Positive results obtained through the routine (day 5) screening process will be dealt with by the screening laboratory with a direct referral to the haematology services in RHSC Yorkhill, or to genetic counselling services where carrier status is identified.

Heelprick sampling


  1. Wash hands and put on gloves
  2. Check baby's name and age with the parents (or identity bands if in hospital)
  3. Expose baby's heel
  4. If cleansing is required allow to dry completely before sampling
  5. Do not use Vaseline on the heel
  6. Hold foot firmly, encircling heel with thumb and index finger
  7. With one movement pierce the soft tissue of the outer aspect of the heel with the safety lancet
  8. Release pressure and allow blood to flow
  9. Completely fill all circles on blood spot card with blood ensuring that the blood soaks right through the card. Fill the circles from the centre. Try to avoid contact between the absorbent paper and the baby's heel or your gloves (note that samples where blood has been applied inappropriately or where the spots have been compressed/layered will be rejected – see below)
  10. Allow the blood spots to air dry completely before placing in the glassine sleeve. Only one card per glassine sleeve
  11. Using the cotton wool ball, apply slight pressure to the puncture site to stop the bleeding
  12. Apply spot plaster if required; this should be removed during the next episode of care
  13. Dress baby and leave comfortable
  14. Dispose of safety lancet in sharps box
  15. Wash hands
  16. Ensure the card is placed in a FREEPOST envelope and posted the same day


From the 12th of October 2015 the Scottish Screening laboratory has employed enhanced criteria for accepting blood spot samples, bringing the Scottish Screening laboratory into line with evidence based agreed UK national criteria for sample quality.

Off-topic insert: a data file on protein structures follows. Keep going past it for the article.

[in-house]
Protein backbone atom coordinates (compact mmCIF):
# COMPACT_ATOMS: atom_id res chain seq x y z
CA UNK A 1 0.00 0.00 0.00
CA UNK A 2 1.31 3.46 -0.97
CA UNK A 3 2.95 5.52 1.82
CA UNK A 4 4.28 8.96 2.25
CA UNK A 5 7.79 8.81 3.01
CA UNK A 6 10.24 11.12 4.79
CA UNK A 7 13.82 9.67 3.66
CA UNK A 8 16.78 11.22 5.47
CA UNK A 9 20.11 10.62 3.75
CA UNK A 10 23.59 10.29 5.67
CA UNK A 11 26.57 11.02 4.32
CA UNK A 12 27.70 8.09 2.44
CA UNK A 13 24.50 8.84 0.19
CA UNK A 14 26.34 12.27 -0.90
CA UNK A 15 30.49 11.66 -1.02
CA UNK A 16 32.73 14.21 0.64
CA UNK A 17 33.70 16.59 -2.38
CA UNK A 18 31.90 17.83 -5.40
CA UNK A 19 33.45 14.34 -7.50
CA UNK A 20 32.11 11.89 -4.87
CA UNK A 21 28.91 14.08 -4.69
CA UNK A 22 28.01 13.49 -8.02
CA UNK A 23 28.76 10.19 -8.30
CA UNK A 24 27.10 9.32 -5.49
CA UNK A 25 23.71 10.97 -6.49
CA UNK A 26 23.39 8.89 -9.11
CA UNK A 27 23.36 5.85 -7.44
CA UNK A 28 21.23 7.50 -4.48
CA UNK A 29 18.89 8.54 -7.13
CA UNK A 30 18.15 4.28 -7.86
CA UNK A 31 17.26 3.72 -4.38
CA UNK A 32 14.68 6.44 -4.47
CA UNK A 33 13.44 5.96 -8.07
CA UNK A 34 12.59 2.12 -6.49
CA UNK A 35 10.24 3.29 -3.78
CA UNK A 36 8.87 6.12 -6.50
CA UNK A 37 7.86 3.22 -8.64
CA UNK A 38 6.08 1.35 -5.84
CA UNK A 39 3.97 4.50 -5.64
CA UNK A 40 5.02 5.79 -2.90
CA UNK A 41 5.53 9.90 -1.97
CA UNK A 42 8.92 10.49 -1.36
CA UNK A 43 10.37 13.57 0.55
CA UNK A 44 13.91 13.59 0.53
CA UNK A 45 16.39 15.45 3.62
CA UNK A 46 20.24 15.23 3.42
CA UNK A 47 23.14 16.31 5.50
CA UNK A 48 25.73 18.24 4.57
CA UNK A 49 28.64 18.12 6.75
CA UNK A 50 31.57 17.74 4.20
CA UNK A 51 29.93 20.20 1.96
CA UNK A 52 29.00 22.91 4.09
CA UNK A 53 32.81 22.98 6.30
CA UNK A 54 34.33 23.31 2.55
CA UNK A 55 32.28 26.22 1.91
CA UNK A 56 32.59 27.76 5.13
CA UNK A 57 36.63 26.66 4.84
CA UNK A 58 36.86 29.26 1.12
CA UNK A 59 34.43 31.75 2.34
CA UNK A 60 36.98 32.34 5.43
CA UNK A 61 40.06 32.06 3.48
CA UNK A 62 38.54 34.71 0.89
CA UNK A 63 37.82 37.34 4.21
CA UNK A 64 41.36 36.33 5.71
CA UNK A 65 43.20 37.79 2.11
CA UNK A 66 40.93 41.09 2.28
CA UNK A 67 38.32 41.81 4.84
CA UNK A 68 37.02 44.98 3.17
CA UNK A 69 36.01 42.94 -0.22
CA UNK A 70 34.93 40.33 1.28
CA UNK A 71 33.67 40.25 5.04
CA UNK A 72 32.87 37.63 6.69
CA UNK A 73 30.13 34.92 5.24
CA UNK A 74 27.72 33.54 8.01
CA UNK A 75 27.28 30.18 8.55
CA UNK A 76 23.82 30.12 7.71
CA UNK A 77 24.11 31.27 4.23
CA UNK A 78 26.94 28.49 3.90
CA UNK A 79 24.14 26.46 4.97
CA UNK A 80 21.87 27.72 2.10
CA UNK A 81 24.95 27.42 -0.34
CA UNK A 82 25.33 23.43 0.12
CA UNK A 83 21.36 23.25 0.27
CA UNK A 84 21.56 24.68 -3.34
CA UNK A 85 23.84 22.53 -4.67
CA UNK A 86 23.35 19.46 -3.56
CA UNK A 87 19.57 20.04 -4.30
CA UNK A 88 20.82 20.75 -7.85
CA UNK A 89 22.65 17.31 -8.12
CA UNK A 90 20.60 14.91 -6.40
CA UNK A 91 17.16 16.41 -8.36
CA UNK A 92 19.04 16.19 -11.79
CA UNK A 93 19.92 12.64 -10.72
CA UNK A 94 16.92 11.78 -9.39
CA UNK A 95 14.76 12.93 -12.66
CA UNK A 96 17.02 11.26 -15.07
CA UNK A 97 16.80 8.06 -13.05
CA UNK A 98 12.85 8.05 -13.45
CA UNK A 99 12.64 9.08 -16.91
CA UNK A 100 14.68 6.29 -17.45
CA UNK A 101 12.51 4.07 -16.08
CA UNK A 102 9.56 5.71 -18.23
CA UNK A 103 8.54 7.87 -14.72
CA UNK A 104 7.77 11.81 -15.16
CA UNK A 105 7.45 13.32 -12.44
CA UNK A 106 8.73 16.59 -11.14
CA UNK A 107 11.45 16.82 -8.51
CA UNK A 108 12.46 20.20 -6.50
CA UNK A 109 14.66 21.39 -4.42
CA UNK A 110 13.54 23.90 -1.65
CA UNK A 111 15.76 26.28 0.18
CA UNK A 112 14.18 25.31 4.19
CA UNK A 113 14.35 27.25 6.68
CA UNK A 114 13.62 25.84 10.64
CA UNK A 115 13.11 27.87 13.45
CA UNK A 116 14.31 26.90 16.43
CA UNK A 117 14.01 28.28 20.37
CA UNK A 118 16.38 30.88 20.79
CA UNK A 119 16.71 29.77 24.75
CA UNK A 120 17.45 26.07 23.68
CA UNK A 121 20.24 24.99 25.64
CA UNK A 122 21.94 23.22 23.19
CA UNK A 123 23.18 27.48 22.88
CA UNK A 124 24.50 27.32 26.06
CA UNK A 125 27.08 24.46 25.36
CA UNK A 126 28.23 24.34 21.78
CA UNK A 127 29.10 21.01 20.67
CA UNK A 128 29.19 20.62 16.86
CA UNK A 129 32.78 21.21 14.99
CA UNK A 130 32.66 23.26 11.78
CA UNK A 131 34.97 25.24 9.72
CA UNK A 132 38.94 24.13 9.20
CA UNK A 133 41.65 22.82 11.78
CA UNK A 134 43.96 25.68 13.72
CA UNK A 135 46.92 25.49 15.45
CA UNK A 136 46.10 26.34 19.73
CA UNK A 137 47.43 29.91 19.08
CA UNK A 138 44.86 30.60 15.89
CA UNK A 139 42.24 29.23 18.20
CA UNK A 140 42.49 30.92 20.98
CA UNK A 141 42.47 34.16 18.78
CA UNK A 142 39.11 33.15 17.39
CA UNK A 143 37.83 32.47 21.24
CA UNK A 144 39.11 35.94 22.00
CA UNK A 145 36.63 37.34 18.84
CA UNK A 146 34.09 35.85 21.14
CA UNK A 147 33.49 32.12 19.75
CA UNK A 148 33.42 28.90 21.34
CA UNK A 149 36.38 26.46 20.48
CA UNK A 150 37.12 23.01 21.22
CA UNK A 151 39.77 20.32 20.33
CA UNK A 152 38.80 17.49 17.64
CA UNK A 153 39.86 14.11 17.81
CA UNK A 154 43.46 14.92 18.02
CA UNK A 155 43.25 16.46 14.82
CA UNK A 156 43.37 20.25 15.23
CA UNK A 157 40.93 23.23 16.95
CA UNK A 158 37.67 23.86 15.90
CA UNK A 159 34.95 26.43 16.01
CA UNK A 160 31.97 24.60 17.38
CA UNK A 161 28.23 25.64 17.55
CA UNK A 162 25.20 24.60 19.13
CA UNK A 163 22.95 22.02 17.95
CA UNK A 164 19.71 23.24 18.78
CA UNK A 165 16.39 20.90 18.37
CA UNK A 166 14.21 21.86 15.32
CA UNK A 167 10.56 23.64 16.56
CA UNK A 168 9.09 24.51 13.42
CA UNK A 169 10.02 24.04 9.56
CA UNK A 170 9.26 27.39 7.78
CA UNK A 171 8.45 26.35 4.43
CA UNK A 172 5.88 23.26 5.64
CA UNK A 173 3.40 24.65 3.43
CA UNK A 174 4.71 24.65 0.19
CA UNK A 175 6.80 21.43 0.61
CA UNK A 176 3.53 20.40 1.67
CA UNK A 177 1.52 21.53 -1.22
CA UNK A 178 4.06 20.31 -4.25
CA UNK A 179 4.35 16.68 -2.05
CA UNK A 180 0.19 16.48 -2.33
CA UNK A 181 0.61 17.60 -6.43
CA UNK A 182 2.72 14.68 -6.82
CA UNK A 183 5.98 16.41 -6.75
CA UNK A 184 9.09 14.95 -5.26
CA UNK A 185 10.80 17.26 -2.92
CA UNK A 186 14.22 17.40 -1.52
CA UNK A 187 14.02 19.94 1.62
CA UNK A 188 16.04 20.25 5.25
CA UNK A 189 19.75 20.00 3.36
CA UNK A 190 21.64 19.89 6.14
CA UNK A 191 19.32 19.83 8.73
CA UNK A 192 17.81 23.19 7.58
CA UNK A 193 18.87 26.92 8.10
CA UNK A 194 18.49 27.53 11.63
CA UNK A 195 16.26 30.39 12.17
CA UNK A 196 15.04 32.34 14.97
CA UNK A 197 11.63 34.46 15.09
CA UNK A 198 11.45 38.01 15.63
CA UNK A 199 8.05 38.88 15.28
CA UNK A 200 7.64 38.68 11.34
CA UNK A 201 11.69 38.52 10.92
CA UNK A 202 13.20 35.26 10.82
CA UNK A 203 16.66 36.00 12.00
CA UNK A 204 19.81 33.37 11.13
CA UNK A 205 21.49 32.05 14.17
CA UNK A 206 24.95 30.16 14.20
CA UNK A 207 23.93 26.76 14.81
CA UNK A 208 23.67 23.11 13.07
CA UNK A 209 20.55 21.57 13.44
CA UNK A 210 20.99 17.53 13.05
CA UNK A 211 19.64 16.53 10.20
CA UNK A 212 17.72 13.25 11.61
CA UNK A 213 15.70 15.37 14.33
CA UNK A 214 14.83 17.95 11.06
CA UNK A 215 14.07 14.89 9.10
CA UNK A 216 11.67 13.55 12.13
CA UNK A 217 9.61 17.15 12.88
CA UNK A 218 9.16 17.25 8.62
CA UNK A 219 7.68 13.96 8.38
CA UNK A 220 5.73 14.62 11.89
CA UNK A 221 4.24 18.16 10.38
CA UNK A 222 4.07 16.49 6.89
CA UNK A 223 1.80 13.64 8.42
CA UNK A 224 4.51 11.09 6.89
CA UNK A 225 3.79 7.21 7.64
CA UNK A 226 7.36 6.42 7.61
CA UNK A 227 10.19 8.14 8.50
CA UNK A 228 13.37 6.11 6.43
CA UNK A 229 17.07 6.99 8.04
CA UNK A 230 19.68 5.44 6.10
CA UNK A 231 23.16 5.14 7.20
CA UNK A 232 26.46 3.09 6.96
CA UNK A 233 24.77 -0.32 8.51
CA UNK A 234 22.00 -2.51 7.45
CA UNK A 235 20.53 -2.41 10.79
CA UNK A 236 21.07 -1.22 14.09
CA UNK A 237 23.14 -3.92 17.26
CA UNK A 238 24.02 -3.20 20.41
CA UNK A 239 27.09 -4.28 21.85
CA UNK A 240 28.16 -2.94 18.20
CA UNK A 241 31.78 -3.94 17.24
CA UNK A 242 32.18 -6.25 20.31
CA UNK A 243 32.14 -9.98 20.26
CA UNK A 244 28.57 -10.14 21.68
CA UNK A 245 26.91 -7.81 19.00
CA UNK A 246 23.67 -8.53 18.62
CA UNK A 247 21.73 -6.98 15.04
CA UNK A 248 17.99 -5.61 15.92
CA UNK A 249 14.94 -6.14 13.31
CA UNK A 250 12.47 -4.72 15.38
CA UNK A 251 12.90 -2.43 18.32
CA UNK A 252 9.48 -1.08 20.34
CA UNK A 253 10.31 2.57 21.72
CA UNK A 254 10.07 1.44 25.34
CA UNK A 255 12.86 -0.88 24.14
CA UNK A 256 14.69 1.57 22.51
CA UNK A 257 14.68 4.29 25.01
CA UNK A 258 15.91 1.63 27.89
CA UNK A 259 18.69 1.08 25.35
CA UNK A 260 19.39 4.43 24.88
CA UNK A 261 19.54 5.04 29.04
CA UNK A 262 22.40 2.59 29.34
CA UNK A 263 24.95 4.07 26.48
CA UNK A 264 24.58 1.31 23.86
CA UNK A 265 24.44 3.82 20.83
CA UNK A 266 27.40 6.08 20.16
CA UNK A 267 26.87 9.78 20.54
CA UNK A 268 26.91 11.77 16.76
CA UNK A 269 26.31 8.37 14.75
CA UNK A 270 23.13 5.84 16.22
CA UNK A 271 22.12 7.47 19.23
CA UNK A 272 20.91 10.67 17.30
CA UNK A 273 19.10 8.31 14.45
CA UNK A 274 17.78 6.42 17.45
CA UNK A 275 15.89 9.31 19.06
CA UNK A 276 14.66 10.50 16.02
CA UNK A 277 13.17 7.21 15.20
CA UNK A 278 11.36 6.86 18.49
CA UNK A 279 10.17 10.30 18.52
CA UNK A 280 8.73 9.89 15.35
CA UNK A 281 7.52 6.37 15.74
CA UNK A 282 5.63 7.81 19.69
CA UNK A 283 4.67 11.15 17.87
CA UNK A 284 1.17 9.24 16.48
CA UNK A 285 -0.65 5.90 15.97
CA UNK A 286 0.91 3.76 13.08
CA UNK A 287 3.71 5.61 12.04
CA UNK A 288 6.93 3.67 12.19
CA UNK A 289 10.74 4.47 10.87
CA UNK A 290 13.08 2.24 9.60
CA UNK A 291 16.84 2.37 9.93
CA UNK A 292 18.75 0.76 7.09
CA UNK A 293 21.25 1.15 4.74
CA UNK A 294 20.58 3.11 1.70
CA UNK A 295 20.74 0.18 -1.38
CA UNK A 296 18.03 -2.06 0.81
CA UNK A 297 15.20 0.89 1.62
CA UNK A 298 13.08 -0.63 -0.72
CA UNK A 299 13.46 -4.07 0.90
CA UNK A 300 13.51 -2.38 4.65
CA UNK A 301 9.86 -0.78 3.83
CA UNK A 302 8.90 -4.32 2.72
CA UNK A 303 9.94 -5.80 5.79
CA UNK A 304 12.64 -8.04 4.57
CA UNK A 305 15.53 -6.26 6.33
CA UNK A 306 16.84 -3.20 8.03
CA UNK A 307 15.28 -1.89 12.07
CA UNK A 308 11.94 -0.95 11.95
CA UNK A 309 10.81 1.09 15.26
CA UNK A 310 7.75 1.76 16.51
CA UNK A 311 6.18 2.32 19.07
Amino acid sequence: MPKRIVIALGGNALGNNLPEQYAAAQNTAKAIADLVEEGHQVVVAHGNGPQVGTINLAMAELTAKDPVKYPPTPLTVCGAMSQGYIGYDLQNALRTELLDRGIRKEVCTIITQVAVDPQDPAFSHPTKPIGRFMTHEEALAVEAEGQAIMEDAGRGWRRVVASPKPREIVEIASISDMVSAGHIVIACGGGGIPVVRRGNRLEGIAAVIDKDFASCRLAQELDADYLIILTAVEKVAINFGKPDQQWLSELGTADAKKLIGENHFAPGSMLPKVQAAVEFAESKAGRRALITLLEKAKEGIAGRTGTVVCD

Why does the blood spot quality matter?

Good quality blood spot screening samples are vital for ensuring that babies with rare but serious conditions are identified and treated early. Poor quality samples can result in delayed referral and diagnosis of affected babies.

The most significant effects of poor quality samples are:

Falsely low analyte concentrations (false negative results), which can be caused by:

  • Small volume spots (i.e. under-filled circles)
  • Compression of the sample

Falsely high analyte concentrations (false positive results), which can be caused by:

  • Layering of blood samples
  • Applying the blood to the front and the back of the card

The Newborn Bloodspot Screening Card now has four circles instead of the previous five; the aim of this change in 2015 was to improve the quality of each circle.

Please remember that it is extremely important that the blood fills the circles and soaks through to the back of the card.  If the bloodspots are too small or not soaked through to the back of the card it is very likely that the sample will have to be repeated.

Examples of samples- good and bad (NB – photos from old 5 spot screening cards)

Good quality samples:

Insufficient samples:

Blood not soaked through to the back of the card:

Layered sample

This is where one spot of blood is layered directly on top of another, or the blood has been applied to one side of the card and then turned over and reapplied to the other side. 

Sample placed in glassine envelope before it had completely dried:

  • The Blood spot card - Accurate completion of the data requested on the blood spot card cannot be over emphasised.  Too much time is wasted in checking incorrect or missing information.  Ensure all details on the blood spot card are completed (especially the CHI number) and sign the card. If the baby fulfils any of the criteria for repeat screening (see above) record this in the comments box on the blood spot card along with other important clinical information (eg delayed passage of meconium or echogenic bowel on antenatal scan).
  • Computerised Discharge Report / Discharge documentation – A copy of the postnatal discharge documentation is sent to the GP on discharge from the postnatal ward.  This will contain details of the blood spot test if performed before discharge